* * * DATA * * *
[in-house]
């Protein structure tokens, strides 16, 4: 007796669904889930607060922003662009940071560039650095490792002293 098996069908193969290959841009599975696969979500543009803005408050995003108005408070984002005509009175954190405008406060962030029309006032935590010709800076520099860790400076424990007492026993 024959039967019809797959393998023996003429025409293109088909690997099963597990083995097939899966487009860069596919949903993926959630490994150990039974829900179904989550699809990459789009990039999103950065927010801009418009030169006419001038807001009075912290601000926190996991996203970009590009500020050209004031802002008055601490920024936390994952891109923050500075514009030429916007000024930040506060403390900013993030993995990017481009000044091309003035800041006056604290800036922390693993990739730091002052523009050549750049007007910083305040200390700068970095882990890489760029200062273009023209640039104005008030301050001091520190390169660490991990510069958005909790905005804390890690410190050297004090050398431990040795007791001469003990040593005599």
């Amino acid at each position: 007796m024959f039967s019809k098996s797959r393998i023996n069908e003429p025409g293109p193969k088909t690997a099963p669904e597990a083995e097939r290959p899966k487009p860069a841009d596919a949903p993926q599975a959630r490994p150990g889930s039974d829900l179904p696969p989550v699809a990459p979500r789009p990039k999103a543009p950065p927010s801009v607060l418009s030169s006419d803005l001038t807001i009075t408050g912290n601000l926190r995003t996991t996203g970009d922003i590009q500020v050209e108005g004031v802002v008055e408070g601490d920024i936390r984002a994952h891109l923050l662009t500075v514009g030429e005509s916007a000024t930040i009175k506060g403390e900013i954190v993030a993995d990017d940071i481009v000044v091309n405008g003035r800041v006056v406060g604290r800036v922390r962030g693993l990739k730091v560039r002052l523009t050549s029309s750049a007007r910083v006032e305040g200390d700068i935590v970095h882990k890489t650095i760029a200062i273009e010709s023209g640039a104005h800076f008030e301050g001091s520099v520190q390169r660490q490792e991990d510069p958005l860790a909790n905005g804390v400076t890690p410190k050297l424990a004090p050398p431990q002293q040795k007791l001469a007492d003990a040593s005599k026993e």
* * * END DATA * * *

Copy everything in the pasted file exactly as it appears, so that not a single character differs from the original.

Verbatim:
[in-house]
């Protein structure tokens, strides 16, 4: 007796669904889930607060922003662009940071560039650095490792002293 098996069908193969290959841009599975696969979500543009803005408050995003108005408070984002005509009175954190405008406060962030029309006032935590010709800076520099860790400076424990007492026993 024959039967019809797959393998023996003429025409293109088909690997099963597990083995097939899966487009860069596919949903993926959630490994150990039974829900179904989550699809990459789009990039999103950065927010801009418009030169006419001038807001009075912290601000926190996991996203970009590009500020050209004031802002008055601490920024936390994952891109923050500075514009030429916007000024930040506060403390900013993030993995990017481009000044091309003035800041006056604290800036922390693993990739730091002052523009050549750049007007910083305040200390700068970095882990890489760029200062273009023209640039104005008030301050001091520190390169660490991990510069958005909790905005804390890690410190050297004090050398431990040795007791001469003990040593005599």
């Amino acid at each position: 007796m024959f039967s019809k098996s797959r393998i023996n069908e003429p025409g293109p193969k088909t690997a099963p669904e597990a083995e097939r290959p899966k487009p860069a841009d596919a949903p993926q599975a959630r490994p150990g889930s039974d829900l179904p696969p989550v699809a990459p979500r789009p990039k999103a543009p950065p927010s801009v607060l418009s030169s006419d803005l001038t807001i009075t408050g912290n601000l926190r995003t996991t996203g970009d922003i590009q500020v050209e108005g004031v802002v008055e408070g601490d920024i936390r984002a994952h891109l923050l662009t500075v514009g030429e005509s916007a000024t930040i009175k506060g403390e900013i954190v993030a993995d990017d940071i481009v000044v091309n405008g003035r800041v006056v406060g604290r800036v922390r962030g693993l990739k730091v560039r002052l523009t050549s029309s750049a007007r910083v006032e305040g200390d700068i935590v970095h882990k890489t650095i760029a200062i273009e010709s023209g640039a104005h800076f008030e301050g001091s520099v520190q390169r660490q490792e991990d510069p958005l860790a909790n905005g804390v400076t890690p410190k050297l424990a004090p050398p431990q002293q040795k007791l001469a007492d003990a040593s005599k026993e």